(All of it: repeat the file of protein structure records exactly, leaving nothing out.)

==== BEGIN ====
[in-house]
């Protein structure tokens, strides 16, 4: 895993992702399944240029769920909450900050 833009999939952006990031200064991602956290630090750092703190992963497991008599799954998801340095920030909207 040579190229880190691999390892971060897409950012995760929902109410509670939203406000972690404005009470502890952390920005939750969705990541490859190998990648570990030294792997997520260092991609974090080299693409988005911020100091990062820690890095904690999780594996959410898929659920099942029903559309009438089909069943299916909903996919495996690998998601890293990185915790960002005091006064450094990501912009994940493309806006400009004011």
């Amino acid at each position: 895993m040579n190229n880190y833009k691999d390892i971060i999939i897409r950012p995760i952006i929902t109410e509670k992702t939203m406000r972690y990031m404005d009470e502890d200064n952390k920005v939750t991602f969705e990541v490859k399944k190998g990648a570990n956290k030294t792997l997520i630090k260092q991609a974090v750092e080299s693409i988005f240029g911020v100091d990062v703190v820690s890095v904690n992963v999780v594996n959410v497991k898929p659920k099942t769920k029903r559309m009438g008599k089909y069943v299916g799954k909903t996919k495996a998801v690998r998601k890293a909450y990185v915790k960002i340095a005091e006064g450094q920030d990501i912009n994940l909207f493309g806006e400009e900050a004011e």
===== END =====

[in-house]
């Protein structure tokens, strides 16, 4: 895993992702399944240029769920909450900050 833009999939952006990031200064991602956290630090750092703190992963497991008599799954998801340095920030909207 040579190229880190691999390892971060897409950012995760929902109410509670939203406000972690404005009470502890952390920005939750969705990541490859190998990648570990030294792997997520260092991609974090080299693409988005911020100091990062820690890095904690999780594996959410898929659920099942029903559309009438089909069943299916909903996919495996690998998601890293990185915790960002005091006064450094990501912009994940493309806006400009004011």
């Amino acid at each position: 895993m040579n190229n880190y833009k691999d390892i971060i999939i897409r950012p995760i952006i929902t109410e509670k992702t939203m406000r972690y990031m404005d009470e502890d200064n952390k920005v939750t991602f969705e990541v490859k399944k190998g990648a570990n956290k030294t792997l997520i630090k260092q991609a974090v750092e080299s693409i988005f240029g911020v100091d990062v703190v820690s890095v904690n992963v999780v594996n959410v497991k898929p659920k099942t769920k029903r559309m009438g008599k089909y069943v299916g799954k909903t996919k495996a998801v690998r998601k890293a909450y990185v915790k960002i340095a005091e006064g450094q920030d990501i912009n994940l909207f493309g806006e400009e900050a004011e």